📈Sales process & team formation

Below are a set of principles we use in managing sales processes, decision-making on saying yes to projects and forming a delivery team. The emphasis is on them being principles that you interpret in the given context of a situation, rather than rules that are applied 1-1. They aim to help us make decisions around how to approach leads and team formation in a way that aligns with our overarching principles and values.

These principles can evolve and will be added to over time, since for now only some areas of sales & project setup process are covered here.

Guiding principles around sales & team formation

Version 1.0, last updated August 2022, see this thread.

For how to manage the sales process

Small proposal teams and no more than 2 people to interface with the client

Since more often than not, sales processes do not convert to a project, and making proposals can require lots of time and energy getting deep into the client's context and information, we try not to involve too many people in the proposal making process (rule of thumb: 2 people). Of course, especially for more complex projects, you may decide to pull in more people to contribute to different elements, give feedback, etc. To not overwhelm the client and ensure we’re communicating a coherent message, they should however not meet more than two people from GT at this stage.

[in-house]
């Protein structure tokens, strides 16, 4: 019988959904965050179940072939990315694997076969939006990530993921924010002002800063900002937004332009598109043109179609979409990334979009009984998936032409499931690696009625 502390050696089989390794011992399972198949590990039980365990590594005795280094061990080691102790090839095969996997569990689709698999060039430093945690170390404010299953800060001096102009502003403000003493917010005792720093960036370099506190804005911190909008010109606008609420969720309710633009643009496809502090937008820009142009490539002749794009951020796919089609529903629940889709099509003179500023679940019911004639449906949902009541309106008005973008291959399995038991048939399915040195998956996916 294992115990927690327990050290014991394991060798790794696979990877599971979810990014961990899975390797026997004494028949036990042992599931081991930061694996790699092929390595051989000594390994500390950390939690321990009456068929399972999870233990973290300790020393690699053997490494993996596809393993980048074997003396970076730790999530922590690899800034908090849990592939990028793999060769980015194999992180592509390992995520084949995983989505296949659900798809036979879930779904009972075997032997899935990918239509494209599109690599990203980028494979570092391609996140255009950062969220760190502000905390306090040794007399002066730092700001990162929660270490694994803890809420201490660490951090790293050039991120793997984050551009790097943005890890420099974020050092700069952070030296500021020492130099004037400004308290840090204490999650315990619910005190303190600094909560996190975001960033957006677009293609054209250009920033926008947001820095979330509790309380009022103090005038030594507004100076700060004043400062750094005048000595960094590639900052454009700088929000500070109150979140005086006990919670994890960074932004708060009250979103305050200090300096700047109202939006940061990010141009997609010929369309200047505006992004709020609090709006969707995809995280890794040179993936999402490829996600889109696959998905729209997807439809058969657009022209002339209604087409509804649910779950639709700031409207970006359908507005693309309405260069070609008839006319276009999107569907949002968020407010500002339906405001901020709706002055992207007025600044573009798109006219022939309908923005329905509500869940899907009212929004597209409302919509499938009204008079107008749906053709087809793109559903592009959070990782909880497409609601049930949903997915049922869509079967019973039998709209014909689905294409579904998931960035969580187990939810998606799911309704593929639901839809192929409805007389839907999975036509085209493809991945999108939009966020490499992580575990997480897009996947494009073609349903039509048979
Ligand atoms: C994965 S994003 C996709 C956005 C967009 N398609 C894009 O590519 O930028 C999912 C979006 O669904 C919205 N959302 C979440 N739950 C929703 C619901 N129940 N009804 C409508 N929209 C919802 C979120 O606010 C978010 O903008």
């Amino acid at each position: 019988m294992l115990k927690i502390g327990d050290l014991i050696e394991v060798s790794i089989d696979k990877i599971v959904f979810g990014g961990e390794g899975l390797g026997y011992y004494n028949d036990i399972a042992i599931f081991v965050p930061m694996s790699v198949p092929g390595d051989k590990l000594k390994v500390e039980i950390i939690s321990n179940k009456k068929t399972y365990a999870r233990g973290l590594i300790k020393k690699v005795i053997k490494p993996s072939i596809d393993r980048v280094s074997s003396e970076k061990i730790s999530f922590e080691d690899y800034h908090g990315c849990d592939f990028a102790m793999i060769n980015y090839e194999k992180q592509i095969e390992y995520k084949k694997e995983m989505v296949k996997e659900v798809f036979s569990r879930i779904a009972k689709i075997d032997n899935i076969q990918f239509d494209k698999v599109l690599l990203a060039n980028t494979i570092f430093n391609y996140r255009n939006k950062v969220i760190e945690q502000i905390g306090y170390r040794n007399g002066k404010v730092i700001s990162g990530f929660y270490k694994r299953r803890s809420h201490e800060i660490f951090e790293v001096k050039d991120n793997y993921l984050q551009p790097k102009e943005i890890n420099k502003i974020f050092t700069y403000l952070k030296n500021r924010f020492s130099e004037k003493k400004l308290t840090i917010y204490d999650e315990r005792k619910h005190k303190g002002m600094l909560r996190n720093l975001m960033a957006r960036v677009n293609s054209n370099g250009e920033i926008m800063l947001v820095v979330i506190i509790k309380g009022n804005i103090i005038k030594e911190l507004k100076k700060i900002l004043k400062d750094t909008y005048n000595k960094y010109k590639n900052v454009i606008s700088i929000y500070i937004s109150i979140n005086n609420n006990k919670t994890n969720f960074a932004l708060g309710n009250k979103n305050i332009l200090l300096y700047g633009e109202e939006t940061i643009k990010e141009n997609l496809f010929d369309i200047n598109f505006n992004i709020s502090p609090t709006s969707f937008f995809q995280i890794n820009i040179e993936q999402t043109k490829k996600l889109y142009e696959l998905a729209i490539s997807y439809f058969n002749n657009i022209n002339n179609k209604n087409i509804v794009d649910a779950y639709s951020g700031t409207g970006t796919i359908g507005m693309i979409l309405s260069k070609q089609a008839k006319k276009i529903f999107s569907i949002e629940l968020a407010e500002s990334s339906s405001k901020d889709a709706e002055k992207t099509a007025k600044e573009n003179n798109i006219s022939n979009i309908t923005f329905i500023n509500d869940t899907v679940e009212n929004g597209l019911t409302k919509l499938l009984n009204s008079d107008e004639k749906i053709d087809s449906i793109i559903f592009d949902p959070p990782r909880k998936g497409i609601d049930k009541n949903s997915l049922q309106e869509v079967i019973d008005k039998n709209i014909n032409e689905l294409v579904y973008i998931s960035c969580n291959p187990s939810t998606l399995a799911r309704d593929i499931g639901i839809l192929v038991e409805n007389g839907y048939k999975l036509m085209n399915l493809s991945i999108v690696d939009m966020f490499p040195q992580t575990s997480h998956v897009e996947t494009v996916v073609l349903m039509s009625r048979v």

One member of the proposal team needs to be a partner or associate

An opportunity may be brought in and led by anyone in GT, but there should always be a partner or associate integrated into the sales process as a link and “sensor”. This is important so that they can bring in historical context, experience from other projects, an understanding of our approach to services, and who else from GT to pull in for input or advice.

Deciding which projects to say yes or no to

If the proposal is submitted and won, and the work is deemed to be aligned with our mission, the final decision on whether to go ahead with the project is an informal process. As long as the criteria in the following section for forming a team are fulfilled, the decision on whether to say yes is decided by consent by those making the sale and the delivery team. If there is nobody or not enough people in GT willing to work on a certain project, then it doesn’t happen.

However, for larger, long term projects that require a significant amount of multiple members' time (approx + 4 people working part time), at least 2 partners need to be included in the decision making process.

Once you have won a project and are ready to form a team

Projects are generally led by partners or associates

To ensure that our projects have a minimum level of coherence with other GT services and alignment with GT’s approach to work, projects are led by partners or associates. This serves as a type of ‘quality assurance’. If an explorer is leading a project, then there must be a partner or associate very actively supporting them.

Our understanding of the clients needs must be clearly articulated